Here are the stories of 7 people who lit a lantern at Ala Moana for a lost loved one

More than 50,000 people are expected to attend this year's lantern floating ceremony on...
More than 50,000 people are expected to attend this year's lantern floating ceremony on Memorial Day. (Image: Lantern Floating Hawaii)
Updated: May. 29, 2017 at 8:46 PM HST
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Tens of thousands gathered at Ala Moana Beach Park on Monday for the annual Lantern Floating ceremony to remember loved ones lost.

Here are the stories of seven people who came out -- and who they came to commemorate.

'She is gone'

— Phuong Vo attended the Lantern Floating ceremony in honor of her grandmother, who she was incredibly close to. Vo recalled vivid memories of her grandmother's laugh while she decorated one of thousands of lanterns to float over the ocean on Memorial Day. The event gave Vo a way to connect with her grandmother, who she often longs for. "I think why isn't she home, she should be home," Vo said. "Oh right, she is gone. I miss her, I want her back."

'He will love us forever'

— Joyce Omine attended the Lantern Floating ceremony with her friend, Tokie Taira, who lost her husband a year ago. "We all miss him and he will love us forever," Taira said. Omine, meanwhile, lost her 105-year-old mother days ago. Unsure if she should even send a message before the planned funeral Friday, Omine decided her message "will be guiding her." She also had a message for her father, "Look out for mom cause she is on her way."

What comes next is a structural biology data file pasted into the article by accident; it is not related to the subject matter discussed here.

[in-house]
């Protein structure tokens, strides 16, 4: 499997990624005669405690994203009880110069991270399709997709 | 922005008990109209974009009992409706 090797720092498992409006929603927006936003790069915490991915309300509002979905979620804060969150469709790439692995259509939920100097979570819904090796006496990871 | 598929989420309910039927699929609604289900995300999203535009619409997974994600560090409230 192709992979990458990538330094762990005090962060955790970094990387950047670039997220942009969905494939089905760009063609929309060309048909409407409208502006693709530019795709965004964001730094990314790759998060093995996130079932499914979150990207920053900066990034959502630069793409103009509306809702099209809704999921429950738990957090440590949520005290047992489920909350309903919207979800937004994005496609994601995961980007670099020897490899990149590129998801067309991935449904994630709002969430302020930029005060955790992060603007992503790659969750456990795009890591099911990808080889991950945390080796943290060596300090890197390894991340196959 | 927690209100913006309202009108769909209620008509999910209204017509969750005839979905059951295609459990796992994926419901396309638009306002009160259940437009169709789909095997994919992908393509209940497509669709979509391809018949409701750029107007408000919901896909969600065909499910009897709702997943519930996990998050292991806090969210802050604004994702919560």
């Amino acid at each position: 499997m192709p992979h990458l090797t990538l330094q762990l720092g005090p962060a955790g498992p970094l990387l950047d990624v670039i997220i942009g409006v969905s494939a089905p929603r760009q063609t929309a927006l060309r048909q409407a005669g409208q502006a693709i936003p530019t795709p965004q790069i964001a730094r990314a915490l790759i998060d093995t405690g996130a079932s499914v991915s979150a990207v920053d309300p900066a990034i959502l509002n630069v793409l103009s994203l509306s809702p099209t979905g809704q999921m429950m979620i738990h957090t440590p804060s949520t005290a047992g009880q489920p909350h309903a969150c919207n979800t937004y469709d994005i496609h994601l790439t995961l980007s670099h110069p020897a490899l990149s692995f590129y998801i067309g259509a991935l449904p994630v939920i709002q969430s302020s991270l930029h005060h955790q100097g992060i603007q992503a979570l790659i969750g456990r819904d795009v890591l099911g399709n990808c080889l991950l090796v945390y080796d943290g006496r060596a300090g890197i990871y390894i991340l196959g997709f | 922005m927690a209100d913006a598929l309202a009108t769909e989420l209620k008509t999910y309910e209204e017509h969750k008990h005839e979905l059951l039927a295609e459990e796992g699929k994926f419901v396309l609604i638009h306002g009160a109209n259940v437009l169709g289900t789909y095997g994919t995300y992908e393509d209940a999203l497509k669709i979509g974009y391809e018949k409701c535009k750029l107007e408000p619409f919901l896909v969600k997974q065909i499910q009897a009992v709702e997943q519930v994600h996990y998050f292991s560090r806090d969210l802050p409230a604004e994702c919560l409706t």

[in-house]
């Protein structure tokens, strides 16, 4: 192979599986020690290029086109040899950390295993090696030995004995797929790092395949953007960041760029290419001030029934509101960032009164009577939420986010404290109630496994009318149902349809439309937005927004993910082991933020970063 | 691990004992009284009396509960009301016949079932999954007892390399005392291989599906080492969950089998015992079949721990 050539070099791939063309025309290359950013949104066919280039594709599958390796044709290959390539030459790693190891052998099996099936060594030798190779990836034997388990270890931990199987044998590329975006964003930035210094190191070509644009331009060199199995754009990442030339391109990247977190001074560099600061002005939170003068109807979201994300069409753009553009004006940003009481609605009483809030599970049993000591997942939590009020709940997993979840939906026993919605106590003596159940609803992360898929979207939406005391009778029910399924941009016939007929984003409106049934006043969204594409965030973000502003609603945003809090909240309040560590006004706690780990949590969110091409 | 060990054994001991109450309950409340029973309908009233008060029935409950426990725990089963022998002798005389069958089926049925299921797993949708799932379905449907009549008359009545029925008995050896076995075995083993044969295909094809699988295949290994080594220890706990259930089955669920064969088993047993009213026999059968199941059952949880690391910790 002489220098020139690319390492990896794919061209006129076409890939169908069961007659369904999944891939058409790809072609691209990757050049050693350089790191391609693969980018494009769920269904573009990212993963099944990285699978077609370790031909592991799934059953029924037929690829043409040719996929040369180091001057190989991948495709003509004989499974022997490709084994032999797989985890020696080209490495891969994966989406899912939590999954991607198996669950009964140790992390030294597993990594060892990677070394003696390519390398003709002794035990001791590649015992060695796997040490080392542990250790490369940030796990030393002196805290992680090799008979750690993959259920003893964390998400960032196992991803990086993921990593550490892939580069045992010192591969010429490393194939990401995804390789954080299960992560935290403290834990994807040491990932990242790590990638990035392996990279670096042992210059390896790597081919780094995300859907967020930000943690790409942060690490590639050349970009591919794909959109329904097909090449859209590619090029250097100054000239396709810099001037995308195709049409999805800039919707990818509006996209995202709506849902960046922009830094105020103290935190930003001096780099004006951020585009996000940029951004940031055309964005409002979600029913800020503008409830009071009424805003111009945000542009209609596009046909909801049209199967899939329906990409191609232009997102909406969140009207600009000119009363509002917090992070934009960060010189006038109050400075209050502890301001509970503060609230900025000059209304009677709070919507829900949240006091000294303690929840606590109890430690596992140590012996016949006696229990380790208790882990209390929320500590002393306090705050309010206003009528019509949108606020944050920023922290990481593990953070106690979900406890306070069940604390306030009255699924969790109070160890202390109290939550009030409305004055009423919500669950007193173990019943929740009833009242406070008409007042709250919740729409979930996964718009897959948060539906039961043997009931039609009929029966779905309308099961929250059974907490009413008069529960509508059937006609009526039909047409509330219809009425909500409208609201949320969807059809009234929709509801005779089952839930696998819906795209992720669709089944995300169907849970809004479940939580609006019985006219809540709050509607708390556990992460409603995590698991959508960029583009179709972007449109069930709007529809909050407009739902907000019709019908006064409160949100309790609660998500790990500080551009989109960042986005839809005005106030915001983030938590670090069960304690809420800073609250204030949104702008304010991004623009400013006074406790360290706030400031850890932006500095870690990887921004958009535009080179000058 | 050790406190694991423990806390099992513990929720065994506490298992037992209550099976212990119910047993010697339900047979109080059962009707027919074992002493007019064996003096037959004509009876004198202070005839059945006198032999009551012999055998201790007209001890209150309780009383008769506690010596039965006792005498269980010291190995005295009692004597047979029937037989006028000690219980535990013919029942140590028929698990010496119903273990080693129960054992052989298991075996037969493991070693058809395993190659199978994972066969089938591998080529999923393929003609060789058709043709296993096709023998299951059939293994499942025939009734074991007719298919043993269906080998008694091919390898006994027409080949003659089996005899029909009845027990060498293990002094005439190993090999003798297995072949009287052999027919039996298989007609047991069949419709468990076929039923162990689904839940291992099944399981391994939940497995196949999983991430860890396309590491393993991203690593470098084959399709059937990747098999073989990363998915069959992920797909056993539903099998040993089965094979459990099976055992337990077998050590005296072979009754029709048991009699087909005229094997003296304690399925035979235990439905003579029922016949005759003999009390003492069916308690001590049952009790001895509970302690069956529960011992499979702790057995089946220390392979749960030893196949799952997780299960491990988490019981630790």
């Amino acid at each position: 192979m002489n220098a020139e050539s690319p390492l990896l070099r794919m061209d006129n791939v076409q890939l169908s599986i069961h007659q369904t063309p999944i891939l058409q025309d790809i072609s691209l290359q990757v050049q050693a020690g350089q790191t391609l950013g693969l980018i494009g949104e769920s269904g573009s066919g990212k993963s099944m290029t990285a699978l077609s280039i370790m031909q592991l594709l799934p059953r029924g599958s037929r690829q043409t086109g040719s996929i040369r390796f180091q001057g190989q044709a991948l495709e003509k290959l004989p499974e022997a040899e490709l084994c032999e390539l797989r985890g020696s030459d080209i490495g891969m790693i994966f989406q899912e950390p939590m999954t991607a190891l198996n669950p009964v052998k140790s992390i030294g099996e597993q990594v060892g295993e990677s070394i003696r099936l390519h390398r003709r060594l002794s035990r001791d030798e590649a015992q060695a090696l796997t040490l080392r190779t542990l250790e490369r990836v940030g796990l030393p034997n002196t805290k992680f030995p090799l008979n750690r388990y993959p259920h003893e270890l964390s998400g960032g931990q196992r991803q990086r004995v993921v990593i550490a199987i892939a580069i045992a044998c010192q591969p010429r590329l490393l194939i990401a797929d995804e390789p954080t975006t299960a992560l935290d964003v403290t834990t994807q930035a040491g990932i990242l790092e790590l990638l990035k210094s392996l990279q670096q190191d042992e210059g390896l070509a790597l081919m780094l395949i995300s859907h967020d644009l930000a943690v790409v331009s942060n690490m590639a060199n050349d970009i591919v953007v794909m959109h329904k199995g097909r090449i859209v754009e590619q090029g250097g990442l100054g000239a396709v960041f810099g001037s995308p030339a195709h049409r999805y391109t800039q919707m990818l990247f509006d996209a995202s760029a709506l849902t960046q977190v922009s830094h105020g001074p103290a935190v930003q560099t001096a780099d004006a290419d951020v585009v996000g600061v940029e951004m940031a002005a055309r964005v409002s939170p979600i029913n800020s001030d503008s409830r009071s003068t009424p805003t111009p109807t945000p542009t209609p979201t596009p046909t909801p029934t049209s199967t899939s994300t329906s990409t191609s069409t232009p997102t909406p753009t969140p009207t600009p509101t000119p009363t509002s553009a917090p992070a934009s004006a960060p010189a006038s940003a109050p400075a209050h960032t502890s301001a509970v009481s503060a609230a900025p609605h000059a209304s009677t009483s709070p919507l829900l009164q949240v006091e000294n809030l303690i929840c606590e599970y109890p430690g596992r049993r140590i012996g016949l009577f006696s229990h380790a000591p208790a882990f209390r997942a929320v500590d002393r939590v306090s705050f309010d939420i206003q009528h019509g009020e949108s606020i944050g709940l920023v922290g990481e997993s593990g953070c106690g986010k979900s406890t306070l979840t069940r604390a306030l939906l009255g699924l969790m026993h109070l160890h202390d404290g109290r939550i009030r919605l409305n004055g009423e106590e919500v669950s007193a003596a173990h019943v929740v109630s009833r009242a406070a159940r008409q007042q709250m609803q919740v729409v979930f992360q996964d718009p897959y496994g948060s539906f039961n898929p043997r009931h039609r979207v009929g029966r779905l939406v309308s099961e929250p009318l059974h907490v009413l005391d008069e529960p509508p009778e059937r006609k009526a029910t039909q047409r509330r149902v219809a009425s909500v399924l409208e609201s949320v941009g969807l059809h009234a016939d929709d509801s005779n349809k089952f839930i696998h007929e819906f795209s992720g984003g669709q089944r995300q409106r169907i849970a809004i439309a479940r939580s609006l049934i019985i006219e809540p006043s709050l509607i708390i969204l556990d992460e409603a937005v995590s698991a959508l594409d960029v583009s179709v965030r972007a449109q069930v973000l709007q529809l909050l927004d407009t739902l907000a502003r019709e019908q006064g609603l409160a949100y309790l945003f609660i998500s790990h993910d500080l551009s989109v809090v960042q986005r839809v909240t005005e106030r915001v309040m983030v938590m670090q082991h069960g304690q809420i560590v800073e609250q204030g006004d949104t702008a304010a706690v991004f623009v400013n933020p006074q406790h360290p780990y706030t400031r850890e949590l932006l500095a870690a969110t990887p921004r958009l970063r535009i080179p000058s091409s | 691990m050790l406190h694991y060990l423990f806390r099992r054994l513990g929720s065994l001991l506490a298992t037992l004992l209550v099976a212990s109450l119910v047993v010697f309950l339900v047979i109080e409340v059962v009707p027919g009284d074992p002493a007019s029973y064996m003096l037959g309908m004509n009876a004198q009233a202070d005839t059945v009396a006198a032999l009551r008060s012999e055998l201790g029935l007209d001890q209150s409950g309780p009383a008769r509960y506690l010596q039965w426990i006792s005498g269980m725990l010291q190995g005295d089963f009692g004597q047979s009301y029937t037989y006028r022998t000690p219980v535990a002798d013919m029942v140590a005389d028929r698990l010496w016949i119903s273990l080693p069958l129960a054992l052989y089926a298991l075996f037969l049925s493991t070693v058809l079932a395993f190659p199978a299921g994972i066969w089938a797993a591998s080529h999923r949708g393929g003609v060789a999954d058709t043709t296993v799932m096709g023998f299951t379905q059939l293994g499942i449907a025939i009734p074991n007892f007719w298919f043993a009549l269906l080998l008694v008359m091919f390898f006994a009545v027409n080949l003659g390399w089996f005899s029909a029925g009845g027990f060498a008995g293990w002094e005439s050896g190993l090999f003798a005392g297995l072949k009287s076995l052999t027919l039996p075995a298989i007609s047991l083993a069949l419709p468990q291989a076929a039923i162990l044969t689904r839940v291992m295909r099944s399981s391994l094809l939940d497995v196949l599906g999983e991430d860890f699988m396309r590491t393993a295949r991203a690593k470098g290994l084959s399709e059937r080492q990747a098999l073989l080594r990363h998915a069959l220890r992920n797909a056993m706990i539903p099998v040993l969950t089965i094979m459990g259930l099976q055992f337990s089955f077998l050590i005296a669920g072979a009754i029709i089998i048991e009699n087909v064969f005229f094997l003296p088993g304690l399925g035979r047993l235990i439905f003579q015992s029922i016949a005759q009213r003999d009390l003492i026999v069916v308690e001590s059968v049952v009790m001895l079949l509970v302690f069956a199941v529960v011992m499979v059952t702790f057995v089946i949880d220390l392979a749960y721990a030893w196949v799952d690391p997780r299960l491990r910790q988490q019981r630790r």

'I miss him'

— Edward Mcaskill and Donna Quach made sure to visit Oahu for Memorial Day to honor fallen veterans. Quach, a member of California's active reserve, said she wanted to honor 11 of her fallen officers at the Lantern Floating ceremony. "Remembering our soldiers who fought for our country, died for it, to give us the things we are able to do," Quach said. Mcaskill, a retired Air Force airman, was remembering his uncle at the ceremony. "I miss him," he said, choking back tears.

'Dear mom, you left us beautiful memories'

— "I knew someday I would find myself here with a personal story," said Jonhny Mottola, who has attended the ceremony as an observer. This year, though, he came out for his mother, who died of liver cancer at 83 in September. The ceremony is an emotional experience for Mottola, who remembers his mother every day. "Dear mom, you left us a beautiful memories, your love is still our guide," he said. "God saw you tired when a cure was not to be had, he wrapped you in his arms and whispered 'come to me.' You didn't deserve what you went through so he gave you a needed rest."

'We are here, we are alive'

Dexter Bajarin has come out to the Lantern Floating ceremony for 18 years. "When the sun goes and we start letting the lanterns out … its magical," Bajarin said, adding, "It's so much more special out on the water." Bajarin said no ceremony is exactly alike. The camaraderie keeps him coming back to the event, but it's the memory of his parents that guides him. "It's happy, it's sad. We are here, we are alive and every year it's different," he said.

Digital content interns Lillian Donahue and Cheyanne Mumphrey compiled these stories.

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